Gosh, are we hard on women.
And not just in the depressing way we’re talking about it in the news these days – where people (and entire political parties, apparently) might actually believe women, they just plain don’t care.
And, no, not even in the way we pay women less. Or victim blame. Or slut shame.
All of those are 100% ways we are hard on women.
But, no aside from all of that, we are hard on women in another way. Despite that women are still not equal, facing an uphill battle every day, we additionally make their lives even harder.
We tell women they should want to have savings or have roots or have a 9-5 job, or even to be “younger moms” so they have energy to play with their future, nonexistent children. We tell women that not only do they need the “perfect” partner, not only do they need to watch their biological clock if they want children, but that on top of it all, they are supposed to make it happen themselves. Plan it all out. Set goals.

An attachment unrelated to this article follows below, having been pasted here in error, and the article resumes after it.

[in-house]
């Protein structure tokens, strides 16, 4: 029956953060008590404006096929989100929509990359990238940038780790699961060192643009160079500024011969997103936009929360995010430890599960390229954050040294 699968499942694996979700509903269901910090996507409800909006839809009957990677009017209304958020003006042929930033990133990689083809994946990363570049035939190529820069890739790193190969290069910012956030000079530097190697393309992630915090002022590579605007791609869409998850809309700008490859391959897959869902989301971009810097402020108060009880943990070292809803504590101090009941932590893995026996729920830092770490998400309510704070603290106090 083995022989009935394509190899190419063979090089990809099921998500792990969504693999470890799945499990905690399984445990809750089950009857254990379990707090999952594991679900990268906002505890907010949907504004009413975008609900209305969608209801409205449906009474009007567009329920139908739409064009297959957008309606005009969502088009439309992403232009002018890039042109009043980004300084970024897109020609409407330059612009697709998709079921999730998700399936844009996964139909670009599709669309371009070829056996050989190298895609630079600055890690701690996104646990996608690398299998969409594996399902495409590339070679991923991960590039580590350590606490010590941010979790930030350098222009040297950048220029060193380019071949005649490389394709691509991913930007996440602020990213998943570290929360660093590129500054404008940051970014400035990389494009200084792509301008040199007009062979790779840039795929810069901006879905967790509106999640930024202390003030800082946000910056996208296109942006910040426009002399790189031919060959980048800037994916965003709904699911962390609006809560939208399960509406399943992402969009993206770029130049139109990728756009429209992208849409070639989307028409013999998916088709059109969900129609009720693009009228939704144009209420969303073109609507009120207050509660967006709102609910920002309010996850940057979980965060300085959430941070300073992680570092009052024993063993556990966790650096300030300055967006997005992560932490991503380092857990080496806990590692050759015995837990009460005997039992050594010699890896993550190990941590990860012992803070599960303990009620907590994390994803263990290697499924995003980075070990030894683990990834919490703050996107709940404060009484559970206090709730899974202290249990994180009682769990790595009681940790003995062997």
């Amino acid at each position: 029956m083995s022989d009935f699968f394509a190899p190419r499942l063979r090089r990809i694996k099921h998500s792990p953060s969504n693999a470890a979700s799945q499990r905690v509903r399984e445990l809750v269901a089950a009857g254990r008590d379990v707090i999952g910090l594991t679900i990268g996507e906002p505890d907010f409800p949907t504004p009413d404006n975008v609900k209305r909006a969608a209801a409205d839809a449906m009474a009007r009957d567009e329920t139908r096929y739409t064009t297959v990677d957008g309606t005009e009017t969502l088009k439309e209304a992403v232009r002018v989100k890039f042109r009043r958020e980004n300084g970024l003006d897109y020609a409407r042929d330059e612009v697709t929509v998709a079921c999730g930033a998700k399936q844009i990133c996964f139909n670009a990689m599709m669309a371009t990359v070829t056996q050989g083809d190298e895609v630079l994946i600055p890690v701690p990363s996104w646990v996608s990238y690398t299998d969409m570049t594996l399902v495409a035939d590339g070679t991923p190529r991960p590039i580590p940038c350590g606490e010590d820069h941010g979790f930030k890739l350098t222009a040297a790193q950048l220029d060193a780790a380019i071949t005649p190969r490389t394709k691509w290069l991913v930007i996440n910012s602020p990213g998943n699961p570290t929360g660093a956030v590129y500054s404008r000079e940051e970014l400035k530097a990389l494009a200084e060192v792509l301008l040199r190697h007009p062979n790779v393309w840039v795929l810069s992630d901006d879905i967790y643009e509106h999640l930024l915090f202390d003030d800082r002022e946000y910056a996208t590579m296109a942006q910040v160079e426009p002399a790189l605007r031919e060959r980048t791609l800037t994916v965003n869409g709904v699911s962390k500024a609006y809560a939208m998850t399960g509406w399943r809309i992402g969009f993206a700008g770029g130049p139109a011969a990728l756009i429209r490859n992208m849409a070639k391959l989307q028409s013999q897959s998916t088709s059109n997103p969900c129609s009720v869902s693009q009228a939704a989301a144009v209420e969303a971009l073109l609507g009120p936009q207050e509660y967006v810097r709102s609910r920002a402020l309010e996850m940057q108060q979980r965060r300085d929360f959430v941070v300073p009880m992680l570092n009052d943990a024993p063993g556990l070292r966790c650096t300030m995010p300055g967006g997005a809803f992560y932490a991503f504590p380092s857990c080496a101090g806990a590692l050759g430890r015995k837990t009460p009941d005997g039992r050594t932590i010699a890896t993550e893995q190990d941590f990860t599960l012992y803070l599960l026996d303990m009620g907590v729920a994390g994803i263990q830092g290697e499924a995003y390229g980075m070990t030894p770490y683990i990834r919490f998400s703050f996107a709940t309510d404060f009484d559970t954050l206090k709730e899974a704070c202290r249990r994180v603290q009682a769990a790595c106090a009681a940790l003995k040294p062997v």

Be a strong, independent woman who plans out her future codependence. Jesus.
Even worse, we convince women that they should *want* to want these things.
And if they don’t, they are not a strong woman.
That’s the issue right there.
I saw a quote today, as cliche as it seems, that said: “The world is gonna judge you no matter what you do, so live your life the way you want to.”
This is an important piece of advice because we’ve decided amongst ourselves that there’s “rules” to society. Rules that determine if you’re successful or not.
“Enough” or not.